Based on customer feedback, we built a hybrid Azure Resource Manager (ARM) template to automate creating WordPress applications running on Azure App Service Web Apps, backed by a MySQL database cluster, running on Azure virtual machines. We are excited to announce the launch of this template in the Azure Marketplace.
Here are properties of this template:
- CentOS 6.6 is used for Azure virtual machines to host MySQL 5.6 server
- GTID-based replication is configured and tested
- Provisions a two-node MySQL master slave configuration in an Azure VNet where each has two data disks striped into Raid0; both standard and premium storage are supported
- A load balancer is provisioned in front of the two VMs so the VMs are not directly exposed to the internet; MySQL and SSH ports are exposed through the load balancer using Network Security Group rules
- Configures a HTTP-based health probe for each MySQL instance that can be used to monitor MySQL health
The following diagram illustrates the deployment architecture on Azure for this solution template.
If you are looking for a fast approach to bring open source-based data solutions to market, check out our free trial and explore the various solutions in the Azure Marketplace.
After clicking "Create" on the offer cover page, fill in the parameters on the "Basics" page. You may choose an existing resource group or a new resource group. When you choose a location, pick a location where premium storage is available. Please note, premium storage is not yet available in all datacenters so you might need to use DS series VMs in order to use premium storage.
On the WordPress information page, select the Web Site SKU as per the pricing tier available. This template supports Basic, Standard and Premium pricing tiers. You need to also select the Website instance size for the web app and WordPress database user credentials. Use a strong password for your WordPress database user.
In the "Database cluster information" section, specify the virtual machine size and storage account type.
- Choose a unique name for MySQL server. The full DNS name will be in this format: <mysqldns_name>.<location>.cloudapp.azure.com
- Select the size for the virtual machine nodes. Review pricing for virtual machines here.
- Specify a unique Azure storage name and follow the naming conventions of Azure storage. Select the Azure storage account type. If you choose the DS series VMs for database nodes, it is recommended to select Premium-LRS as the storage account type instead of the default Standard-LRS to fully leverage the performance of premium storage.
- Enter the user credentials to access VM images and the MySQL server.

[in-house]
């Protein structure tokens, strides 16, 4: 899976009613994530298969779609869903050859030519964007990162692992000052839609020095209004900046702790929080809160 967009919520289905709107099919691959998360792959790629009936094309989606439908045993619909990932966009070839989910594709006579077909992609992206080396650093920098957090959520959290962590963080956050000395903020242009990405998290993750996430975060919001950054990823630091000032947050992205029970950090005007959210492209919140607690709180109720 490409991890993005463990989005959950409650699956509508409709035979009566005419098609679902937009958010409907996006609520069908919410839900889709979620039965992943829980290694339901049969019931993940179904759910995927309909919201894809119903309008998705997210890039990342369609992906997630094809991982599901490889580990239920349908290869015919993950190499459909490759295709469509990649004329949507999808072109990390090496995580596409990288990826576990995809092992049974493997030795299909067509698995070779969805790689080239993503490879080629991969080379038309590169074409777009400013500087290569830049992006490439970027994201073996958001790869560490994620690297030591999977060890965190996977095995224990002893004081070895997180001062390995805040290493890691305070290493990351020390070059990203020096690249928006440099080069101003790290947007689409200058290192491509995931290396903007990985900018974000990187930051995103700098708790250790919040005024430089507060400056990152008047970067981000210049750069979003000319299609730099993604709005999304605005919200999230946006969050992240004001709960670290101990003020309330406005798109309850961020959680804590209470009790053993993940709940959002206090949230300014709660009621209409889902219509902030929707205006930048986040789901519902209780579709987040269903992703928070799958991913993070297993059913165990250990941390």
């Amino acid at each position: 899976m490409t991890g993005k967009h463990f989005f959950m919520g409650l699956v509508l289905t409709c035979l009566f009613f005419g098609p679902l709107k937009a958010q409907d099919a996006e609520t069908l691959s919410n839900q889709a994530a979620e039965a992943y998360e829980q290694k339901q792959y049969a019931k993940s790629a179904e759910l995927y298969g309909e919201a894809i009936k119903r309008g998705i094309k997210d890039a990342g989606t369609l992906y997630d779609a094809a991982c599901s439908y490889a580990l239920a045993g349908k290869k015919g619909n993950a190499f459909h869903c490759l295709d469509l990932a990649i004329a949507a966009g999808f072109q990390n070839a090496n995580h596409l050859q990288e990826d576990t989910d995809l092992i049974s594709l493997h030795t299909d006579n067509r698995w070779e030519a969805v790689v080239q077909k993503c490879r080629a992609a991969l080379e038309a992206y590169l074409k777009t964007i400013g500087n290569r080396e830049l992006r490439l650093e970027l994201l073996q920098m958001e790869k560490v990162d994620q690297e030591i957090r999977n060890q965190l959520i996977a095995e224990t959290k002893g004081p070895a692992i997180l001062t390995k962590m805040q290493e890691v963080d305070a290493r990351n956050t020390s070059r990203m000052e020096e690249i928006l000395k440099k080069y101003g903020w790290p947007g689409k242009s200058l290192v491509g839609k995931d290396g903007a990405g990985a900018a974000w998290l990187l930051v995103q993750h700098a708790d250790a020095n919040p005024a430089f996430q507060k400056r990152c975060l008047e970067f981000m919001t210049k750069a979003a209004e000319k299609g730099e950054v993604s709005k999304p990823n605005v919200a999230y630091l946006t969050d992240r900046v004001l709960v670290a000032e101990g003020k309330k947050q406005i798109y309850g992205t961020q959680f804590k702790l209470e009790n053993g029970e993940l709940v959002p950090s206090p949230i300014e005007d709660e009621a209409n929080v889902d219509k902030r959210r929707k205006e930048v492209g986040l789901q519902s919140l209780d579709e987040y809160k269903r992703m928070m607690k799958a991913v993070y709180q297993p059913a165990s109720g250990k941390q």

Enter the virtual network information. You can use an existing virtual network or create a new virtual network.
Review the summary of all the data entered for the template.
Note: Website name, storage name and domain name for MySQL must be UNIQUE.
Please share your feedback to improve this template for Azure App Service here.
If the deployment fails, navigate to the resource group used in Step 1 and click on the failed deployment. Expand the failure, and scroll down to the oldest event that caused the failure to see the detailed error messages.
If the error appears to be transient, or if it’s caused by invalid parameters, you can delete the entire resource group if it does not contain other resources and deploy again.
How to access MySQL
You can access your MySQL server with the public DNS name. By default, the master server can be accessed at port 3306 and the slave server at 3307. By default also, a user admin is created with all privileges to access from remote hosts. For example, access the master with the following command:
mysql -h mysqldnsname.eastus.cloudapp.azure.com -u admin –p
If your MySQL server is mysqldnsname.eastus.cloudapp.azure.com, then you can access the database using MySQL command line. You can also access the database using MySQL workbench. You can access the virtual machines through SSH. By default, public SSH ports are 64001 and 64002 for the two VMs. Within the VM you can check your MySQL health probe by running the following command, and it should return 200 to indicate that MySQL is healthy.
How to monitor MySQL health
MySQL health can be checked by issuing HTTP query to the MySQL probes and verify that the query returns a 200 status code. Replace the following command with your own DNS name and location.
Find additional templates on our GitHub repository.